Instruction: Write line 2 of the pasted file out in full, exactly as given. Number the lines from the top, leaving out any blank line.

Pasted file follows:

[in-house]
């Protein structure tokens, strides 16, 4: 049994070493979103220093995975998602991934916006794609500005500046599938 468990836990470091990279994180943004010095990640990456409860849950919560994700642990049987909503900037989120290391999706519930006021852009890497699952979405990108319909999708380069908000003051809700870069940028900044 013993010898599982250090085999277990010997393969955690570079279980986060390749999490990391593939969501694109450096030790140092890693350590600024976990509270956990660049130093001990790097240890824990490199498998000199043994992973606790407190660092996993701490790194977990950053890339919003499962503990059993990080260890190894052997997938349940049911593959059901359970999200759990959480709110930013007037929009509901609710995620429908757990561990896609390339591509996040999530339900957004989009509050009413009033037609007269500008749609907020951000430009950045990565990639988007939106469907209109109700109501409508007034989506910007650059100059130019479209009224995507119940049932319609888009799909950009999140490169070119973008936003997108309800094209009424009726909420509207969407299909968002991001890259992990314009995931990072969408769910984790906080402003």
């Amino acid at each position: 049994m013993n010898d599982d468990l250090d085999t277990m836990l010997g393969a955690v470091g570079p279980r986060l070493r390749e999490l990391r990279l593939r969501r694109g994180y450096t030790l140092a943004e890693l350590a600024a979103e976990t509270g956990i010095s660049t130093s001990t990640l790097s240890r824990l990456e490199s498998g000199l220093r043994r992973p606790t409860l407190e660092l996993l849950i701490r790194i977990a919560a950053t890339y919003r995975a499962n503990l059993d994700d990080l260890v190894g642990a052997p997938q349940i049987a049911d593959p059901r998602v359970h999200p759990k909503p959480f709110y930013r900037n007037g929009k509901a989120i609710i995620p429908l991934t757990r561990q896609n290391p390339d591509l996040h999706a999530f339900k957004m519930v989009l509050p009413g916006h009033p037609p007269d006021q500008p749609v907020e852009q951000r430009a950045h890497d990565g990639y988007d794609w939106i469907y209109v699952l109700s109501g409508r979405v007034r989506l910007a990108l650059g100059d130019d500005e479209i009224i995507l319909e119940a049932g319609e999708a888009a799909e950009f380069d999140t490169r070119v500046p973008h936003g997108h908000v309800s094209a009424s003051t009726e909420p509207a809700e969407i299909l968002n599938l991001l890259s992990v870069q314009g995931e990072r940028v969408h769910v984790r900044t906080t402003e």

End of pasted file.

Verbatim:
């Protein structure tokens, strides 16, 4: 049994070493979103220093995975998602991934916006794609500005500046599938 468990836990470091990279994180943004010095990640990456409860849950919560994700642990049987909503900037989120290391999706519930006021852009890497699952979405990108319909999708380069908000003051809700870069940028900044 013993010898599982250090085999277990010997393969955690570079279980986060390749999490990391593939969501694109450096030790140092890693350590600024976990509270956990660049130093001990790097240890824990490199498998000199043994992973606790407190660092996993701490790194977990950053890339919003499962503990059993990080260890190894052997997938349940049911593959059901359970999200759990959480709110930013007037929009509901609710995620429908757990561990896609390339591509996040999530339900957004989009509050009413009033037609007269500008749609907020951000430009950045990565990639988007939106469907209109109700109501409508007034989506910007650059100059130019479209009224995507119940049932319609888009799909950009999140490169070119973008936003997108309800094209009424009726909420509207969407299909968002991001890259992990314009995931990072969408769910984790906080402003």